Suggested Reading: Matthew 7:1-5
Don’t judge others, unless of course, you don’t mind receiving the same treatment. With the measure we judge others, we too will be judged. Paul takes up this issue when he writes to the church in Rome. He addresses the self-righteous church type who were inclined to look down their noses at sinners. He points out the many things deserving of death and then says:
“You, therefore, have no excuse, you who pass judgement on someone else, for at whatever point you judge the other, you are condemning yourself.” Romans 2:1.
It looks like judging others is a rather stupid thing to do. It is like kicking yourself and expecting someone else to feel the pain. The truth is, when you judge another, you are hurting yourself much more than you are hurting them.
“At whatever point you judge the other, you are condemning yourself.”
He is saying in effect that the one who judges will receive the same measure of judgment that he so generously gave out to others. What goes around, comes around.
“We must not sit in the judgment-seat, to make our word a law to every body.” Matthew Henry
Jesus points out other reasons that renders judging so ridiculous. We all have our share of weaknesses that we are striving to overcome. When I have a certain weakness, but I attempt to point out the weakness of another and judge him for it, I am like one who walks around with blind eyes, trying to act as a guide to others who perhaps have a much smaller weakness than myself. I am, therefore, a hypocrite. Pretending to see, I am blind.
Hypocrites are very forgetful of their own failures and very interested in the failures of others. A hypocrite is no enemy to sin. If he was an enemy to sin, he would be an enemy first to his own sin. They do the same things, says Paul. Perhaps they don’t do exactly the same deeds, but they are also guilty of deeds which declare them deserving of death. Paul shares the list of things that are deserving of death in Romans 1. He starts with homosexuality. Many people get stuck there and focus on homosexuality as the unpardonable sin. They don’t continue reading towards the end of the chapter. If they did, they would realize that they are just as deserving of death and therefore in no way superior.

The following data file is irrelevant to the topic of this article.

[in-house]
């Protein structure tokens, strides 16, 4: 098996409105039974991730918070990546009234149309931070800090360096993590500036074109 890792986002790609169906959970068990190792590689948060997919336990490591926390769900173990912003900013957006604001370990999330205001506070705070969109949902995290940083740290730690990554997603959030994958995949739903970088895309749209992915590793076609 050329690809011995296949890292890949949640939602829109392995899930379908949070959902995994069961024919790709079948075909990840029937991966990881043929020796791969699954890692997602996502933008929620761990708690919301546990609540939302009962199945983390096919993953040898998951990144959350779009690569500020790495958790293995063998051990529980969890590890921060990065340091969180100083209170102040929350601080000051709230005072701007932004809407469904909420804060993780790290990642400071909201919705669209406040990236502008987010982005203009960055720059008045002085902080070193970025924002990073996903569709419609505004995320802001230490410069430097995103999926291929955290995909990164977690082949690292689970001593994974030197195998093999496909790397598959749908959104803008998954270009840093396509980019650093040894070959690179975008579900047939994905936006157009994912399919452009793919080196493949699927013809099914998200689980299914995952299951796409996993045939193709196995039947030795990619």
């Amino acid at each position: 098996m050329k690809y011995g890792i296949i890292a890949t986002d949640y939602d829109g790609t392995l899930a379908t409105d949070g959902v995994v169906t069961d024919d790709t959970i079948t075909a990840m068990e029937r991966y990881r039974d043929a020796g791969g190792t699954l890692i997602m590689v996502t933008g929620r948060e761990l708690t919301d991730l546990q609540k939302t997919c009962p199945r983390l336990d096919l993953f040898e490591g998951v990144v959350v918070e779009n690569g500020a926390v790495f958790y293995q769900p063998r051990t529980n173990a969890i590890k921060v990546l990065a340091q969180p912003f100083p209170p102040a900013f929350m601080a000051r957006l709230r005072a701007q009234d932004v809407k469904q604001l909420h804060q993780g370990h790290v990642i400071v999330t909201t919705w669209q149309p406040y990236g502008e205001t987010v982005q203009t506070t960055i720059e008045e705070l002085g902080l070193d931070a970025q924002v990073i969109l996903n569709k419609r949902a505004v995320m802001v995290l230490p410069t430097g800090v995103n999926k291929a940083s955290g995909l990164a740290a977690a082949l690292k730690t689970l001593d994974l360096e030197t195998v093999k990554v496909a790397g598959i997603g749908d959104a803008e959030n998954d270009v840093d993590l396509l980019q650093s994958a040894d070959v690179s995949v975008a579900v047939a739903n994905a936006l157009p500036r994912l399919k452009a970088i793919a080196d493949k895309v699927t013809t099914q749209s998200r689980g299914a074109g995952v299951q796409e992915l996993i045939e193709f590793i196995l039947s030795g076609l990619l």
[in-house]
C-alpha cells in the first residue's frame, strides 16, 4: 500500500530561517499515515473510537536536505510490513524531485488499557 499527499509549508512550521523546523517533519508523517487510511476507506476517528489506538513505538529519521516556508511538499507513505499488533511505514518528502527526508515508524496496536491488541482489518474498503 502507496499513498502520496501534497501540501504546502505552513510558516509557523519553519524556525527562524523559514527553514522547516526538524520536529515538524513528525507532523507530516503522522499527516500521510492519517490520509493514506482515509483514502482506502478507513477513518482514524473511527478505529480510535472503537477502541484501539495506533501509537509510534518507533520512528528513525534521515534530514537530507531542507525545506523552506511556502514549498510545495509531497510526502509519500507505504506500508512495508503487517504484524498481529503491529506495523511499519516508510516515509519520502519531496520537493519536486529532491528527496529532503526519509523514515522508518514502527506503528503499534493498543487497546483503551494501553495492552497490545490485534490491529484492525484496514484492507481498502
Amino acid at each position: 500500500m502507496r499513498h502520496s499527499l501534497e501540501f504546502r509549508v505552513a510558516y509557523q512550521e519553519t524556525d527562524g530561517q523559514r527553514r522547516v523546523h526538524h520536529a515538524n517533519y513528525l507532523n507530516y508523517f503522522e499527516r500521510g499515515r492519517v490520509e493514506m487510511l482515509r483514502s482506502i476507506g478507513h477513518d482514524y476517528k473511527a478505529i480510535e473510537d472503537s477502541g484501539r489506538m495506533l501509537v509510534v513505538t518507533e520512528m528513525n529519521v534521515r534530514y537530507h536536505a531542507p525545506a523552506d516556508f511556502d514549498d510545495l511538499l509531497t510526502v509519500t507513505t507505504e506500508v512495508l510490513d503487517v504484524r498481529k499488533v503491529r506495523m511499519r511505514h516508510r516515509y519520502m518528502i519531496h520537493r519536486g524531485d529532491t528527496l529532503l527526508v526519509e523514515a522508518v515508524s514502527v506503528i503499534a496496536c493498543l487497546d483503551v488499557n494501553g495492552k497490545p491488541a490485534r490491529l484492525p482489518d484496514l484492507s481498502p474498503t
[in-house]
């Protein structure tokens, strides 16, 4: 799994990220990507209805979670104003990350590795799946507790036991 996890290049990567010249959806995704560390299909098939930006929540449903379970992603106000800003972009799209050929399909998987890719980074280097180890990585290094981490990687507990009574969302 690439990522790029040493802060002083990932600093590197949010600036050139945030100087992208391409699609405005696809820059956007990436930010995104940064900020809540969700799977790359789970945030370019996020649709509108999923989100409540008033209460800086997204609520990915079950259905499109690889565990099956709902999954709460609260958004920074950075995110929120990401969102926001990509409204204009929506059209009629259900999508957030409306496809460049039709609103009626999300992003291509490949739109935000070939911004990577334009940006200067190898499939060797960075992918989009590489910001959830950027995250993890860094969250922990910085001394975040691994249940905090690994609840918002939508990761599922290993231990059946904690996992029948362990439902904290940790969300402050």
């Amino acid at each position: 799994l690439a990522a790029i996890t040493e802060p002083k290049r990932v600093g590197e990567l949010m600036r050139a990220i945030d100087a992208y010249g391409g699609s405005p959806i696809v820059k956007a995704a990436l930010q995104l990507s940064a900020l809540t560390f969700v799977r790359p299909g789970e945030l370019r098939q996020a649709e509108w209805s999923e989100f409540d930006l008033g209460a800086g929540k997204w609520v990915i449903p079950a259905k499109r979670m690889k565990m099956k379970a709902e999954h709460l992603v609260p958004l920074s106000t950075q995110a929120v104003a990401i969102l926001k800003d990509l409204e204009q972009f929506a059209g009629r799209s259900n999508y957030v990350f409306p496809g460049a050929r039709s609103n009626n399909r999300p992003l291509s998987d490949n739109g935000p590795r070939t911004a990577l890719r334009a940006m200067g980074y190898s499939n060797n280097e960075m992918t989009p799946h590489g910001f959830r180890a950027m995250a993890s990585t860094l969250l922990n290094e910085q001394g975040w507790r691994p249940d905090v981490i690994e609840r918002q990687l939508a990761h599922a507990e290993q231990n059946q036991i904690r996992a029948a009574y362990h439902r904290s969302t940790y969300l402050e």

Paul’s list of deeds deserving of death:
- Strife (causing trouble between people)
- Malice (doing subversive things to get back at others)
- Pride (looking down on others)
- Inventing ways of doing evil
- Disobedience to parents
- Faithlessness (not keeping promises)
- Ruthlessness (showing no mercy)
Is there anyone who can claim they are innocent of all of the above? We have all sinned and fallen short of God’s glory. The wages of sin is death. Therefore, each and every sinner deserves death. Yet, some are quick to condemn others while deluding themselves into thinking they are somehow superior and they are in a better position and can therefore point out the weaknesses of others. The fact is, that the hypocritical type who believe they are better than others, are the most visually impaired of the lot (see John 9).
Those who admit their weaknesses have but a speck of sawdust in their eye. They are in a better position to point out the weaknesses of others, if only to offer advice and encouragement. The hypocrites, however, have a plank in their eye. Their vision is severely impaired. They are blinded by their overinflated sense of self-importance. David wrote that they flatter themselves too much to detect or hate their own sin. They are too busy detecting and sneering at the sin of others.
”We must not judge the hearts of others, nor their intentions, for it is God’s prerogative to try the heart, and we must not step into his throne.” Matthew Henry
So, says Jesus, first work on your own weaknesses before you attempt to condemn others for their weaknesses. Does this mean that we are never to offer advice to anyone? No. There is a wide distinction between humbly correcting someone while remaining aware of your own weak condition and condemning someone because they have a weakness, while acting as if you don’t have any. We are encouraged to offer advice and correction to each other. But we are warned to do so with humility, knowing that we are ourselves inclined to failures. When we offer correction we don’t do it from a platform of perfection. We do it from a platform of love for one another.
“Because we must not judge others, which is a great sin, it does not therefore follow that we must not reprove others, which is a great duty, and may be a means of saving a soul from death.” (Matthew Henry)
- “Judge Not” ( Matthew 7: 1, KJV ) by Carley Evans (lambskinny.wordpress.com)